New Report on 2022 Kentucky Floods Highlights Impact of Disasters on Affordable Housing

A report by the Federal Reserve Bank of Cleveland on flooding in Kentucky in July 2022 finds that floods exacerbated affordable housing shortages and pre-existing weaknesses in local labor markets. The report, Resilience and Recovery: Insights from the July 2022 Eastern Kentucky Flood, reveals the devastating effects of the floods, which led to permanent displacement and population out-migration, which in turn reduced the available workforce.

A series of intense thunderstorms resulted in heavy rainfall, deadly flash floods, and severe river flooding in eastern Kentucky and central Appalachia during the last week of July 2022. Hourly rainfall rates exceeding four inches over the course of several days and subsequent flooding led to 39 fatalities and federal disaster area declarations for 13 eastern Kentucky counties.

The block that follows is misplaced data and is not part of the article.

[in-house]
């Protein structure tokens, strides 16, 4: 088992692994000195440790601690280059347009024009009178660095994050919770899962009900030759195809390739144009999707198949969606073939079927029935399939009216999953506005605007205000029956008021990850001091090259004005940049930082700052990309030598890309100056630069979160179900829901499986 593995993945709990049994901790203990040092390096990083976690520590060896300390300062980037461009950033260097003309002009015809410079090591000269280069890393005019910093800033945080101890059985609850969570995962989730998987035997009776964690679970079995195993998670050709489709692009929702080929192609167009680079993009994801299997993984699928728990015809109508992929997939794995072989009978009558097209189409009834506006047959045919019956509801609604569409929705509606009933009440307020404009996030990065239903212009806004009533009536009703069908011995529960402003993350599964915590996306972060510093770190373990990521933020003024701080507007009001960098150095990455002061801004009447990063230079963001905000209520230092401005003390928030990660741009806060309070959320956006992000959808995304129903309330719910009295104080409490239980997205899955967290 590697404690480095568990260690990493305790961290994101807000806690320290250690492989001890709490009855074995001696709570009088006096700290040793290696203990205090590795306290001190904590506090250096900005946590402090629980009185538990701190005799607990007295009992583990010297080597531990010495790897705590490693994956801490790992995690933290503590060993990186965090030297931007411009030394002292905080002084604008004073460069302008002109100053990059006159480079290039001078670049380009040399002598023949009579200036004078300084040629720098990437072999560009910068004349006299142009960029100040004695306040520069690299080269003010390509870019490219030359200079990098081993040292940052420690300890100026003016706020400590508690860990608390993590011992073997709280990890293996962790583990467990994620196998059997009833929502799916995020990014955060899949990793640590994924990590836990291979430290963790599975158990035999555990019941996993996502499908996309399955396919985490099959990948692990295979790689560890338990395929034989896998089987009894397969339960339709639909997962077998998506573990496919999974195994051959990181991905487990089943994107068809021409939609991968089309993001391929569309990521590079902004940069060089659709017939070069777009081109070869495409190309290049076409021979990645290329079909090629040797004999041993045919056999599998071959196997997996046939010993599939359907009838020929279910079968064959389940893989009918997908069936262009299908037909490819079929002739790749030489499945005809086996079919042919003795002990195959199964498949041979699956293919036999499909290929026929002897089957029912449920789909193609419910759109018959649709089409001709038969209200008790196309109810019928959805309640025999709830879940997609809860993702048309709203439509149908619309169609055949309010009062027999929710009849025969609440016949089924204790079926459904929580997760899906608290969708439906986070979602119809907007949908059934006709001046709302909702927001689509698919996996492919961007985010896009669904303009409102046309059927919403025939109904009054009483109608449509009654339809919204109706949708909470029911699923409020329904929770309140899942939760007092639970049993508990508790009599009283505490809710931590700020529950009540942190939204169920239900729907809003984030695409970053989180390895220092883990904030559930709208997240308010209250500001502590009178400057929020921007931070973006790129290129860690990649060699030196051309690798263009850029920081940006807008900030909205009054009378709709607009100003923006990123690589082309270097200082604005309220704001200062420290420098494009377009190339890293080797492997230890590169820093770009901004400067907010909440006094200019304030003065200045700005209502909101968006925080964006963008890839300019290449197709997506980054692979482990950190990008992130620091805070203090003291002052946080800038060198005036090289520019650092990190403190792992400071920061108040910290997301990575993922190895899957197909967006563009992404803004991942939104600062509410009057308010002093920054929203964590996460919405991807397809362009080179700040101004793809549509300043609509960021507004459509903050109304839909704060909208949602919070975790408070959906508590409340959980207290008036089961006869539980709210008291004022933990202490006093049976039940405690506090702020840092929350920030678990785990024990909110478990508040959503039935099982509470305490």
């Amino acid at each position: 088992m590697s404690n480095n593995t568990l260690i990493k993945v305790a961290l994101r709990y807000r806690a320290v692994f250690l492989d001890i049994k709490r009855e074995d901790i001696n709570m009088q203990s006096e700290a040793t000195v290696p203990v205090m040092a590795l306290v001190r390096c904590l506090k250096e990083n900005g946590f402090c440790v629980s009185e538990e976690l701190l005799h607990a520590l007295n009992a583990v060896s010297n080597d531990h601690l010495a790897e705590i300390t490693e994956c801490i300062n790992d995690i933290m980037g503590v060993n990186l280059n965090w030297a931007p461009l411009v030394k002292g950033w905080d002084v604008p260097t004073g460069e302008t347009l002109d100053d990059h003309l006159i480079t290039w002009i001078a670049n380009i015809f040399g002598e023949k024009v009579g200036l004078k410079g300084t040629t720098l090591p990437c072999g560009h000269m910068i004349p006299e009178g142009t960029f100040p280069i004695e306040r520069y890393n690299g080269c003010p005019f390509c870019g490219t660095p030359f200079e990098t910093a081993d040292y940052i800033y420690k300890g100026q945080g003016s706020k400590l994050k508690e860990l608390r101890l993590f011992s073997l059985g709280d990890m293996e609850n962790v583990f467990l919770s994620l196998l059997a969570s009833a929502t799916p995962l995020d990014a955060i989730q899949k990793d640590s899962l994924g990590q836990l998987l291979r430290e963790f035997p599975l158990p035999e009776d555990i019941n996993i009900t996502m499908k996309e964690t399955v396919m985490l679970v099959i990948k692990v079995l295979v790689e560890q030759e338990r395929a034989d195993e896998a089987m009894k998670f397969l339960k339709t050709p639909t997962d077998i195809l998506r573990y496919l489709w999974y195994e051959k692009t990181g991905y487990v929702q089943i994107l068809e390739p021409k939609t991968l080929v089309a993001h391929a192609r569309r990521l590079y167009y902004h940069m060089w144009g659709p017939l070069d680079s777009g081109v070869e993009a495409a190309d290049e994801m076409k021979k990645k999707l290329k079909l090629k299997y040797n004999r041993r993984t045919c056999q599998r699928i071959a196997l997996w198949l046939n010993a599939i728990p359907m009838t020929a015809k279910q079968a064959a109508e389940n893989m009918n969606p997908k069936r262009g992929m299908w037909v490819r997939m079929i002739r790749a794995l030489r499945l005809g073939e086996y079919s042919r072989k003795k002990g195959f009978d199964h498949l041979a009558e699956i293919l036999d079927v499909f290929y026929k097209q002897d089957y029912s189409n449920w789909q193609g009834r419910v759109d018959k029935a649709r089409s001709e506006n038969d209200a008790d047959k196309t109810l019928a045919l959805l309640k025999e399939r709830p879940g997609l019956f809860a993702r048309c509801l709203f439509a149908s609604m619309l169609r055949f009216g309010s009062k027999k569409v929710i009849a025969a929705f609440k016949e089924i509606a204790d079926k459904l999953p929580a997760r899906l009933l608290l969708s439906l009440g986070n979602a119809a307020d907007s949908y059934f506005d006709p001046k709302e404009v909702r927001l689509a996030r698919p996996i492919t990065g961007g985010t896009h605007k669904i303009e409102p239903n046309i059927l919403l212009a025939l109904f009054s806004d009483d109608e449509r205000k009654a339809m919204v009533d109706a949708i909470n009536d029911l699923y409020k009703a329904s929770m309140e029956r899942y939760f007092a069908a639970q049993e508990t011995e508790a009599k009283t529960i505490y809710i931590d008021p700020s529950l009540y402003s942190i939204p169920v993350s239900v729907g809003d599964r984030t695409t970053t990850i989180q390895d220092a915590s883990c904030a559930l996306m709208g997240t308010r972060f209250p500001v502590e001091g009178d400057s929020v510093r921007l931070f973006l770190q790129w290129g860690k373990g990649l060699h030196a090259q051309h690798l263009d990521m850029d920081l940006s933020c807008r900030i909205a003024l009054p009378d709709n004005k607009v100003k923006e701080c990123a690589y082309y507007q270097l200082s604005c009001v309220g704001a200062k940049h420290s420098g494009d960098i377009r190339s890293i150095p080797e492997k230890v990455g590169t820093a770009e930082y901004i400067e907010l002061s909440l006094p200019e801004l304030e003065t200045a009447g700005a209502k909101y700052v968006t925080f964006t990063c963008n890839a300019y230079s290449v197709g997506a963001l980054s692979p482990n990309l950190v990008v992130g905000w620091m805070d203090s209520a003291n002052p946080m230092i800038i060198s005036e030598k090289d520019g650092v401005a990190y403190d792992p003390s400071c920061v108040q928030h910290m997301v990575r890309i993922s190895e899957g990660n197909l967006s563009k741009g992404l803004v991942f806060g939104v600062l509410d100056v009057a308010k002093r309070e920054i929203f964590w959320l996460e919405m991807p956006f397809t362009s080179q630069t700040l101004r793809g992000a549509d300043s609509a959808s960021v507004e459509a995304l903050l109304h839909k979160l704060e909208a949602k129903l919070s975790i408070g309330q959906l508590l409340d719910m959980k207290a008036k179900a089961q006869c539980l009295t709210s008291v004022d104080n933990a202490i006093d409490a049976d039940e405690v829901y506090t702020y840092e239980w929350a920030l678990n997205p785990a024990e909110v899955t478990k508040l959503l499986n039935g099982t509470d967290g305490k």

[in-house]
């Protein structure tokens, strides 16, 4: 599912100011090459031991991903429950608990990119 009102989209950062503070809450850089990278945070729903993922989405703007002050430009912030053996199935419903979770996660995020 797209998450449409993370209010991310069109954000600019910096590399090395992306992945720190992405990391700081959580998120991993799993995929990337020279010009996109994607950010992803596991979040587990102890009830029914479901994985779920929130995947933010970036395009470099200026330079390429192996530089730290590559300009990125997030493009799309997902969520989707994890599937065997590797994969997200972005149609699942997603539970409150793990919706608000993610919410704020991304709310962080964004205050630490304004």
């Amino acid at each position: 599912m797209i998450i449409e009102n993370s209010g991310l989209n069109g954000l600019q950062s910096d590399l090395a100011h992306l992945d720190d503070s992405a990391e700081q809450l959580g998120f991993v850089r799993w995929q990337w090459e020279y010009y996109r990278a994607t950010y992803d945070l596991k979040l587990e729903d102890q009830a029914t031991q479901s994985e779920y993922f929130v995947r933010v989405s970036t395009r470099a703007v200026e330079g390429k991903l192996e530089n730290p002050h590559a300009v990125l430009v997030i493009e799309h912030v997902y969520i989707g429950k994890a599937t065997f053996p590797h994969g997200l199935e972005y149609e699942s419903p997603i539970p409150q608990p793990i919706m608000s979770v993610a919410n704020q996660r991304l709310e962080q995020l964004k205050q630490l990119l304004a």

Across the 13 counties, the floods affected 8,950 homes, disproportionately those of low-income residents. Low-income households and renters are at a higher risk of permanent displacement due to occupancy of lower-quality housing that is more likely to be demolished instead of being rebuilt following a disaster. The likelihood of displacement is exacerbated by limited relocation options in rural areas and the prohibitive cost of flood insurance.

The report finds that in Breathitt, Kott, Letcher, and Perry counties, residential vacancies increased by 19% in the months following the floods. Given that an average of 600 people a year have left the area since 1984, the data indicate that significant increases in displacement and out-migration are occurring.

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